include source and destination routing information. The routing information in each
packet informs the network where to send the packet to reach its destination and tells
the receiving computer from where the packet originated.
The network layer is most important when the network connection passes through
one or more routers, which are hardware devices that examine each packet and, from
their source and destination addresses, send the packets to their proper destination.
Over a complex network, such as the Internet, a packet might go through ten or more
routers before it reaches its destination. On a LAN, a packet might not go through any
routers to get to its destination, or it might go through one or more.
Note that breaking the network layer (also known as the packet layer) into a separate
layer from the physical and data-link layers means the protocols defined in this layer
can be carried over any variations of the lower layers. So, to put this into real-world
terms, an IP packet can be sent over an Ethernet network, a Token Ring network, or
even a serial cable that connects two computers. The same holds true for an IPX packet:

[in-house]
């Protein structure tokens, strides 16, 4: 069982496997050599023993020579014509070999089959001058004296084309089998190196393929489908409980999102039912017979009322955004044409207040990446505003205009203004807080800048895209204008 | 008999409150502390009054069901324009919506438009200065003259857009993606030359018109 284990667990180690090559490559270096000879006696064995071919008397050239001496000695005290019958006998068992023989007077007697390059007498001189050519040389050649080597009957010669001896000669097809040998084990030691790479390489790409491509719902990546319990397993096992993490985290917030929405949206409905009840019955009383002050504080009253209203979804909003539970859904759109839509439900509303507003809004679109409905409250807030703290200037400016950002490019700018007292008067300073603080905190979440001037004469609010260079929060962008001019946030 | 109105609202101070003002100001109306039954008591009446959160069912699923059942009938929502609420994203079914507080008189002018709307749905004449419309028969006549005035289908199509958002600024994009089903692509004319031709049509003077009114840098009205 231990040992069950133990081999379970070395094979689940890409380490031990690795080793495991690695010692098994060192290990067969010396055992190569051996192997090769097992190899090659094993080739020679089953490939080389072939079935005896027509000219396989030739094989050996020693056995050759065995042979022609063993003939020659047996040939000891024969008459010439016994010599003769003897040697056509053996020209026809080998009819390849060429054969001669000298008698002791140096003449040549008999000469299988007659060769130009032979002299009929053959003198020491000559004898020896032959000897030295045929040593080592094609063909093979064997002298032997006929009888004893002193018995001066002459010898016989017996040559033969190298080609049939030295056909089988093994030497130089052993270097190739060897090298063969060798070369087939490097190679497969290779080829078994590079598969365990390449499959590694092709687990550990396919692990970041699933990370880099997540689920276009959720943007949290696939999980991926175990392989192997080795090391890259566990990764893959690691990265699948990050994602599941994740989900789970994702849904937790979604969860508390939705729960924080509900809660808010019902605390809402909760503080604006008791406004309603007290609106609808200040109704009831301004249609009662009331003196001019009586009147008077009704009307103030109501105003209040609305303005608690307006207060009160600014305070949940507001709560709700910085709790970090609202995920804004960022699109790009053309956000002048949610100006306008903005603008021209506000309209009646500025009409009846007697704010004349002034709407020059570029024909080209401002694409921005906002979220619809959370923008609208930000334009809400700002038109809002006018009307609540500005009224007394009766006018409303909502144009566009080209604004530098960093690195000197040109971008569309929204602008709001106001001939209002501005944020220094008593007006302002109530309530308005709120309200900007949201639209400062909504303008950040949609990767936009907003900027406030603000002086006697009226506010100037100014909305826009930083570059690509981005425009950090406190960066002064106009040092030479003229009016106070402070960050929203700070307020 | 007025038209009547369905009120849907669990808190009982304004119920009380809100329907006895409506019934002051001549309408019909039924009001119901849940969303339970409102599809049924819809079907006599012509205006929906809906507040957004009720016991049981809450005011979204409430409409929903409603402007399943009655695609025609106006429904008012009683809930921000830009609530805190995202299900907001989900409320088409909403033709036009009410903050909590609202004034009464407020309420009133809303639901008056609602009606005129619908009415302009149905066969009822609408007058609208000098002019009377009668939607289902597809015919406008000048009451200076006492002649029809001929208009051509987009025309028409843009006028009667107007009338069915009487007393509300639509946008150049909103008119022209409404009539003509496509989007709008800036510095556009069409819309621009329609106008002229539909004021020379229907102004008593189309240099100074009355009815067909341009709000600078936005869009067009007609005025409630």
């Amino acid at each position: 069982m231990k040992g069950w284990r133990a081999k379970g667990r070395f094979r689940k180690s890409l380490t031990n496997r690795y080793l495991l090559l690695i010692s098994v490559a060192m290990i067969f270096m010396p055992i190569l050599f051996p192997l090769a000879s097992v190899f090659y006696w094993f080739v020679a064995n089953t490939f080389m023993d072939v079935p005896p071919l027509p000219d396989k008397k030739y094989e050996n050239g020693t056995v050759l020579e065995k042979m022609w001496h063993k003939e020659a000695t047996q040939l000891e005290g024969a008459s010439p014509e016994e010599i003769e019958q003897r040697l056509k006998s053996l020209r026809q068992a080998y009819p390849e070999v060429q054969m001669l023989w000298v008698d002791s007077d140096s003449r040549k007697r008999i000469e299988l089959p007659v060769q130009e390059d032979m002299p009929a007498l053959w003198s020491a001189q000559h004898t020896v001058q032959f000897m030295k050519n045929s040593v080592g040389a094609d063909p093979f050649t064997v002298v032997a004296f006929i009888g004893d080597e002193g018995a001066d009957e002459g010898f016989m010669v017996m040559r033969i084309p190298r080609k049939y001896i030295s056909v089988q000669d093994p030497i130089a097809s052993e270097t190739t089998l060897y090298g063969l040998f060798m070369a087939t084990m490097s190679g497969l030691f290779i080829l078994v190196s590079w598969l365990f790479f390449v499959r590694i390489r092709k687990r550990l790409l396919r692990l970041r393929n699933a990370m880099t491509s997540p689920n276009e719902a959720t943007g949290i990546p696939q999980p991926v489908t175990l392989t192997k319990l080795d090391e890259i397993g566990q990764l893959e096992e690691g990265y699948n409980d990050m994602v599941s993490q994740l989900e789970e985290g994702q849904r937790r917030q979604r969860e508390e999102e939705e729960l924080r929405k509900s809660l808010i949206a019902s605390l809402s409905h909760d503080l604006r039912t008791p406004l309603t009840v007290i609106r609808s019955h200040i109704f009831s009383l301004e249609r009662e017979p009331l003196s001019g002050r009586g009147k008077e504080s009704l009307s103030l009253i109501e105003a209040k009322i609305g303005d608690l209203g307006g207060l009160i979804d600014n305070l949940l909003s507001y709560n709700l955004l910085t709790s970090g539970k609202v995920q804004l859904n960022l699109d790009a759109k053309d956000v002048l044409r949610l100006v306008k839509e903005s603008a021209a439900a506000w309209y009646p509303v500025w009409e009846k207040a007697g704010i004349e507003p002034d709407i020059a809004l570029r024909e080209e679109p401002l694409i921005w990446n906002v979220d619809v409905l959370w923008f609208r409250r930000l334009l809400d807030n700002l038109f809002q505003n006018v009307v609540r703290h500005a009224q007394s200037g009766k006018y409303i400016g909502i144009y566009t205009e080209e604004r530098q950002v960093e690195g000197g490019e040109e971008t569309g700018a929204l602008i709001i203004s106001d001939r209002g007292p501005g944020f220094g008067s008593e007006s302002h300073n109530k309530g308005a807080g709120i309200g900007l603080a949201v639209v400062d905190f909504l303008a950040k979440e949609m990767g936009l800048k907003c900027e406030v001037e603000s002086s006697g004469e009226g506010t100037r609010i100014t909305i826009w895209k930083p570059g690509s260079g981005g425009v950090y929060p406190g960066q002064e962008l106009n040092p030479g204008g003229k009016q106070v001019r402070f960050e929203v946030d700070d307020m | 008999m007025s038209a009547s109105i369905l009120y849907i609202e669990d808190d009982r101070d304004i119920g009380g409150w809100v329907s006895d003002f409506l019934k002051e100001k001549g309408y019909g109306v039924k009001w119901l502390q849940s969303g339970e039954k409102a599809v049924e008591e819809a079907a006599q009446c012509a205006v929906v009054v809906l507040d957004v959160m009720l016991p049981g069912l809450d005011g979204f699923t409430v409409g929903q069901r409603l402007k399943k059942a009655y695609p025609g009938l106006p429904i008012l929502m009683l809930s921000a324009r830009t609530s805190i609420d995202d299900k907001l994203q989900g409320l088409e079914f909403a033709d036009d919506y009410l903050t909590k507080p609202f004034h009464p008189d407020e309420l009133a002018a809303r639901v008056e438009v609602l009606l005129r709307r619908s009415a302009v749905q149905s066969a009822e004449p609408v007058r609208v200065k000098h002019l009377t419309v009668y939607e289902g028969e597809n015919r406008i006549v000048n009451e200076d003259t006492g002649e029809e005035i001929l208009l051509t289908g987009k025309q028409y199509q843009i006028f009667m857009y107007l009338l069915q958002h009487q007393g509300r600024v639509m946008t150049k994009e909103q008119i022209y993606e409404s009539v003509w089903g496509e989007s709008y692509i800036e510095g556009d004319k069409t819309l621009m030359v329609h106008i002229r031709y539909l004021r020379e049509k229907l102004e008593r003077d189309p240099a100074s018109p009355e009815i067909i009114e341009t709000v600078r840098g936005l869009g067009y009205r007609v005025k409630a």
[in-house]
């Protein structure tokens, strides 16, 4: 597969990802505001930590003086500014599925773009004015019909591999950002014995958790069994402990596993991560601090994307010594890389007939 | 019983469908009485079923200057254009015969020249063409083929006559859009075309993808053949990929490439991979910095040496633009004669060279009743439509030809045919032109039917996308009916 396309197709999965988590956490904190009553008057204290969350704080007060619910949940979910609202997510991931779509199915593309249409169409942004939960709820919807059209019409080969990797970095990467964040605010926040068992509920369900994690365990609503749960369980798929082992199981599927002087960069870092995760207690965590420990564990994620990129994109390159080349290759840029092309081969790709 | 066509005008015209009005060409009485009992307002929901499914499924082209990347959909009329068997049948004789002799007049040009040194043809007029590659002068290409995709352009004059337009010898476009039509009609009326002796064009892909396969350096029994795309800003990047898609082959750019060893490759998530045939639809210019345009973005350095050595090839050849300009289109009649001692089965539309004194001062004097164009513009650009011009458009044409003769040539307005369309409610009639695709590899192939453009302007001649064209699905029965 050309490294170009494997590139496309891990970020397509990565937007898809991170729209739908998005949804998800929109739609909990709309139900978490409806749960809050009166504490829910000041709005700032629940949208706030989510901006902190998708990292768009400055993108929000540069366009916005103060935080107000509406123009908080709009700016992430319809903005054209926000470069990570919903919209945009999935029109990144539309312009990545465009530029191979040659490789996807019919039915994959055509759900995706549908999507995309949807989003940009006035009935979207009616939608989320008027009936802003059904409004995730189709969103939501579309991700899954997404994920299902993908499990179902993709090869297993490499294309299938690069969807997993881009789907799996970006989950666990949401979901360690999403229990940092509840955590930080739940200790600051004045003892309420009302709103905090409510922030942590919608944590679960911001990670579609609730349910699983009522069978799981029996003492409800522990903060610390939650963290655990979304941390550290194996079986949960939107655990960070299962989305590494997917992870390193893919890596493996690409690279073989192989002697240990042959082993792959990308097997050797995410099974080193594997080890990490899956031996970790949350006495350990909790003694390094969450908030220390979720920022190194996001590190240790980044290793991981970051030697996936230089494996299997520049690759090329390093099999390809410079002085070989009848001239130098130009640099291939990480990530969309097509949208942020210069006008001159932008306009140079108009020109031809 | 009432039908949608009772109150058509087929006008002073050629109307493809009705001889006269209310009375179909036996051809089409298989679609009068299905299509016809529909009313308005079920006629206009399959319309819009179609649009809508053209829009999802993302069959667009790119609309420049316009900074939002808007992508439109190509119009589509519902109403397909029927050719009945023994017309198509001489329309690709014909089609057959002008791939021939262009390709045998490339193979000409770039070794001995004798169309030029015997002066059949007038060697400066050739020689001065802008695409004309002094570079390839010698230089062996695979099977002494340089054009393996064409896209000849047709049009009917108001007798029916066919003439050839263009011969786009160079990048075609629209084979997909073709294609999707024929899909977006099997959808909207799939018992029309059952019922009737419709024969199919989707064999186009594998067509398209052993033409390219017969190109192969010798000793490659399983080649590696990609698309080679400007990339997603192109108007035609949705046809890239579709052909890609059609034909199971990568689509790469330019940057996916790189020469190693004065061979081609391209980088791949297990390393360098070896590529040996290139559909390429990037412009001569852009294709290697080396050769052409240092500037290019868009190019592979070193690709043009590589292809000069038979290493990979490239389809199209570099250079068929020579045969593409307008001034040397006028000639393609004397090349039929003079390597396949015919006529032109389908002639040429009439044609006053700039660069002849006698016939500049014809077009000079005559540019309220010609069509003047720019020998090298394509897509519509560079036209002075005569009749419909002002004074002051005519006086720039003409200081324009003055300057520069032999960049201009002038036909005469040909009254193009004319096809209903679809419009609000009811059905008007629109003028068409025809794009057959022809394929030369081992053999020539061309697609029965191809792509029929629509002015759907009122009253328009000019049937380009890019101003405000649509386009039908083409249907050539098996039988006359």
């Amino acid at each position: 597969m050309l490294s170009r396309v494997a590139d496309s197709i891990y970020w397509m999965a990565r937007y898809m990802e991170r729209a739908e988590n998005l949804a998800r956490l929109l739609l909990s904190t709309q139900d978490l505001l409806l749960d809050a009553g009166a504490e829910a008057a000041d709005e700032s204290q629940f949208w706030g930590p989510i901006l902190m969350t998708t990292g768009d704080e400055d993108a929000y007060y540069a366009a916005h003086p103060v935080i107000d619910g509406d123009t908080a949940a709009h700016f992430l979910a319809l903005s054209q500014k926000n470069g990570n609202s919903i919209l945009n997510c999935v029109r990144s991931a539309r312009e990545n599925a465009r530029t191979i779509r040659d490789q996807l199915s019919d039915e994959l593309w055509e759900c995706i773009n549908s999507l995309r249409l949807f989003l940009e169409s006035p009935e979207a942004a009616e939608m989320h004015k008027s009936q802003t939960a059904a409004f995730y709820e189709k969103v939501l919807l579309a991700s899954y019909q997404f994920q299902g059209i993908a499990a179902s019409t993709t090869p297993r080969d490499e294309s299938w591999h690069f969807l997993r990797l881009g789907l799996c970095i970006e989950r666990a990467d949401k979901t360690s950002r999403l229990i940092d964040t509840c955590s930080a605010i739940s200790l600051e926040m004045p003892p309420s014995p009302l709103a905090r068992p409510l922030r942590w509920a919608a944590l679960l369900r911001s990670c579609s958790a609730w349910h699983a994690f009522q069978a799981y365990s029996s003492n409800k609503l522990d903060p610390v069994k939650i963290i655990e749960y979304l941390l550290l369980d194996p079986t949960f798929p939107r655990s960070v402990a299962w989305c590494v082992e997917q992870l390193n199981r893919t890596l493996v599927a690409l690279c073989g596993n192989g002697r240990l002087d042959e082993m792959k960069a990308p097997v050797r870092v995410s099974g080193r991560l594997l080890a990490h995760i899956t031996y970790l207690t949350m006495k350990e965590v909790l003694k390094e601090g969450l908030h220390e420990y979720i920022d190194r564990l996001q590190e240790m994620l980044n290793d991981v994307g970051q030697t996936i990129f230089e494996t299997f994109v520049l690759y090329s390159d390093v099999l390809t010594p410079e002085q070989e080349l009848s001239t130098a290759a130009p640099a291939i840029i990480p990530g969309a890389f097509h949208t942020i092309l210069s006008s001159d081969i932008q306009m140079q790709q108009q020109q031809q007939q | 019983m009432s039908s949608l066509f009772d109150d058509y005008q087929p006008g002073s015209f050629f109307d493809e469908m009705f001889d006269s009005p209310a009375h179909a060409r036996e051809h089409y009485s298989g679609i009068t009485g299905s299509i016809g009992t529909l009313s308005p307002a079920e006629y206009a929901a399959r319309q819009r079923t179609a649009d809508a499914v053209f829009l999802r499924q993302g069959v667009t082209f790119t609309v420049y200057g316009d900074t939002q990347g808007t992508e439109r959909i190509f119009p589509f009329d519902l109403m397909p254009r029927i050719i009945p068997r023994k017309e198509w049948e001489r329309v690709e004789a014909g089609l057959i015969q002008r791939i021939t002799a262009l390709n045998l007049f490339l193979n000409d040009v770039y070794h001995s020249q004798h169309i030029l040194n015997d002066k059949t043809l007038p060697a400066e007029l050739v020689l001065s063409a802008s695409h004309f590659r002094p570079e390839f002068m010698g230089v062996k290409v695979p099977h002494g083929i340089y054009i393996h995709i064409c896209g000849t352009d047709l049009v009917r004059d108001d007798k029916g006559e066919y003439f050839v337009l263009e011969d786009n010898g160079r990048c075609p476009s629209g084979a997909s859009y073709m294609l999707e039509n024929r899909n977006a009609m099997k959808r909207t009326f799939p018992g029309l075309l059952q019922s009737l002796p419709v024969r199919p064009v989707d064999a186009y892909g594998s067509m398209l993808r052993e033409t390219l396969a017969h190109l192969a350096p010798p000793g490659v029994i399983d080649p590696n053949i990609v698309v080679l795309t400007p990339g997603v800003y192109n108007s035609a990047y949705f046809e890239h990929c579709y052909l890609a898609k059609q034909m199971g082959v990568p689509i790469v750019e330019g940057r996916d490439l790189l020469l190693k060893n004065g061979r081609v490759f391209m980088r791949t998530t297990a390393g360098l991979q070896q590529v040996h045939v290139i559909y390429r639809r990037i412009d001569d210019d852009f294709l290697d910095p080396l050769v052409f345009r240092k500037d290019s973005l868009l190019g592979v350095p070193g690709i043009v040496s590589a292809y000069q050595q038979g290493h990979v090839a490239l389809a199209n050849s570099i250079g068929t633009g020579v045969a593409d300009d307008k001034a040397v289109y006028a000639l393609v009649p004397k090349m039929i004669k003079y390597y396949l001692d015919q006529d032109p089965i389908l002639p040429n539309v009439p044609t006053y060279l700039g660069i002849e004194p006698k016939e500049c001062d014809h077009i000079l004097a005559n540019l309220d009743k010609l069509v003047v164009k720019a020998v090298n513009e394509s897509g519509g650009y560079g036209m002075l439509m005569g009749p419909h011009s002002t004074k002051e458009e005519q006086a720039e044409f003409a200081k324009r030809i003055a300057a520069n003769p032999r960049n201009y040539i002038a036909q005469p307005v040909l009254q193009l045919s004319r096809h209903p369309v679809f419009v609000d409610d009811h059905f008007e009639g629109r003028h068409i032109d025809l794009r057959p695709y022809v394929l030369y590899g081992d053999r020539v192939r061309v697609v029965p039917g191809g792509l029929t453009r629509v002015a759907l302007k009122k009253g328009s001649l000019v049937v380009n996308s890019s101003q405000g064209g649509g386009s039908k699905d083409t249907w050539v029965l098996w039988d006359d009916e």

If both computers can handle IPX, and they share the lower-level layers (whatever they
might be) in common, then the network connection can be made.
The transport layer, layer 4, manages the flow of information from one network node
to another. It ensures that the packets are decoded in the proper sequence and that all
packets are received. It also identifies each computer or node on a network uniquely.
The various networking systems (such as Microsoft's, or Novell's) implement the
transport layer differently. In fact, the transport layer is the first layer where differences
between network operating systems occur.
Examples of transport layer protocols include Transmission Control Protocol (TCP)
and Sequenced Packet Exchange (SPX), which are used in concert with IP and IPX,
The session layer, layer 5, defines the connection from a user computer to a network
server, or from a peer computer on a network to another peer computer. These virtual
connections are referred to as sessions. They include negotiation between the client and
host (or peer and peer) on matters of flow control, transaction processing, transfer of
user information, and authentication to the network. They are called sessions because
they set up connections that persist for some period of time.
The presentation layer, layer 6, takes the data supplied by the lower-level layers and
transforms it so it can be presented to the system (as opposed to presenting the data to
the user, which is handled outside the OSI model). The functions that take place at the
presentation layer can include data compression and decompression, as well as data
encryption and decryption.